If you’re a Washington State hiker, you’re sure to have heard of the beautiful (and daunting) Enchantments. The thru hike itself ranges somewhere between 18 – 24 miles and over 4,500 ft. in elevation gain, although can be even longer/higher if you lose the trail or choose to explore off the path. The Enchantments are more commonly known for backpackers — there’s a lottery-style permit system every year that generally rewards less than 10% of entrants to camp out overnight along the trail. I’ve entered the lottery for 4 years now without winning, so this year I decided to take on the Enchantments as a thru hike, and I want to share my experience for those of you hoping to do the same!
Patagonia was at the top of my bucket list for 5 years before I finally thought — what’s stopping me? I’ve been lucky enough to save up for a big trip a year, so why haven’t I chosen to go to the one place I tell everyone I’m dying to go? So I booked it. The trip was 9 days in total including a layover in Mexico City, 2 days in Santiago, 2 days in Puerto Natales, and a 5 day backpacking trek through Torres Del Paine’s W trail.
As you saw, I just posted my 10-week European itinerary that I did post-graduation last year. Somewhere along the way, my friend Emma got the big idea to spend a week in Iceland (a week that perfectly aligned with the beginning of my trip). Thus, our Iceland road trip was born. Now Iceland is an Instagrammable dreamland, and very trendy (and cheap) to travel to right now. With Iceland Air’s #MyStopover promotion (basically a free layover in Iceland on flights to Europe), we were able to score a super cheap one-way ticket to London, with a week in Iceland.
Our trip was far from perfect, but I’ve adapted it to be what would’ve been my “ideal” itinerary to share with you here around the entire Ring Road. For incredible waterfalls, breathtaking landscapes, and a land that literally knocks the wind out of you (with wind), read on…
It’s almost time– I leave for Europe tomorrow so I only have one last prep-based blog to share: the non-clothing backpacking essentials. My last couple blogs went over the tools I used to plan the trip, and the clothes that I’m planning on bringing for my 10-week trip in a carry-on backpack…now I’m going to talk about all the odds and ends that I’ve found essential when staying in a hostel or long-term travel. A lot of these things aren’t what you’d normally pack for vacation and tend to be forgotten, so take note backpackers!
While I am a serial under-packer and my family is notorious for two-week travels across the globe with one carry-on per person, I’ve never done a real backpacking trip. My challenge: 10 weeks, 16 countries, 2 seasons, and one 55L backpack. Now it sounded doable at first, until I realized packing for Iceland in March is very different from Greece in May. After packing and unpacking multiple times (and cutting a few beloved favorites) I have come to one very packed 55L backpack, and all of essentials for the next ten weeks.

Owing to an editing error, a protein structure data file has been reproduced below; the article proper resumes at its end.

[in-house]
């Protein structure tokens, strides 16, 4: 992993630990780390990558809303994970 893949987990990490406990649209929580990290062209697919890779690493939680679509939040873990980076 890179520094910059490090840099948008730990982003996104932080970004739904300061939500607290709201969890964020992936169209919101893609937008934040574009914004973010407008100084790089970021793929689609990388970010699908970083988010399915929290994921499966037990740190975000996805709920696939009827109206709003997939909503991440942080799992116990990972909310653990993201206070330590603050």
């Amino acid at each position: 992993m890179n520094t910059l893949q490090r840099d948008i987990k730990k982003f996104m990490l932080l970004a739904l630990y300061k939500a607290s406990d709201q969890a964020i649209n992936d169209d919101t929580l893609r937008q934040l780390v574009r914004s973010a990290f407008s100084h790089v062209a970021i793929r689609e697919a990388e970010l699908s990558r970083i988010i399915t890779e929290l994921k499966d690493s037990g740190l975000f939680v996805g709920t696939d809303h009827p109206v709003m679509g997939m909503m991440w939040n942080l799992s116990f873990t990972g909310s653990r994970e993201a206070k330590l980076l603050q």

T-minus seven weeks until I’m graduated and thrown into the world of adulthood. Seven weeks until I’m financially independent, living on my own, and can no longer use the word “student” as an excuse for things. Like most other angsty millennials, I’m going to embark on a grad trip to celebrate the success of completing my university education (blah, blah, blah).
Now this trip is going to be nothing less than a chaotic three months of traveling Europe (and a brief stint in Northern Africa) with a combination of my friends that I met studying abroad in Australia. Three months sounds like a long time, but don’t worry, the practical side in me ensured that I would have a job lined up when I returned, even if that meant two quarters of absolute hell in order to graduate early to make that happen. Impulsive, but logical (story of my life).
Planning three months of travel is not easy, especially when those plans consist of 16 different countries, and a combination of traveling solo to traveling with 6 friends, and absolutely every combination in between (including a detour with the parents). I’m talking messy combinations of plane tickets, hostel reservations, airbnbs, train passes, rental cars, and every other word that triggers those who hate to travel. Luckily, in the last few months of “planning”, I’ve identified several tools to make the whole thing go down easier…
If I had to name one week of my life as the most exciting (also most dirty and tiring), it would be my “spring break” trip in Australia. We had a week off of school at the University of Sydney, and we were sure as hell going to make the most of it. Our plan? Fly all the way up the Eastern coast to Cairns–famous for the Great Barrier Reef–and make our way back down to Sydney (if this is your only time in Australia, I’d recommend continuing the trip to Melbourne).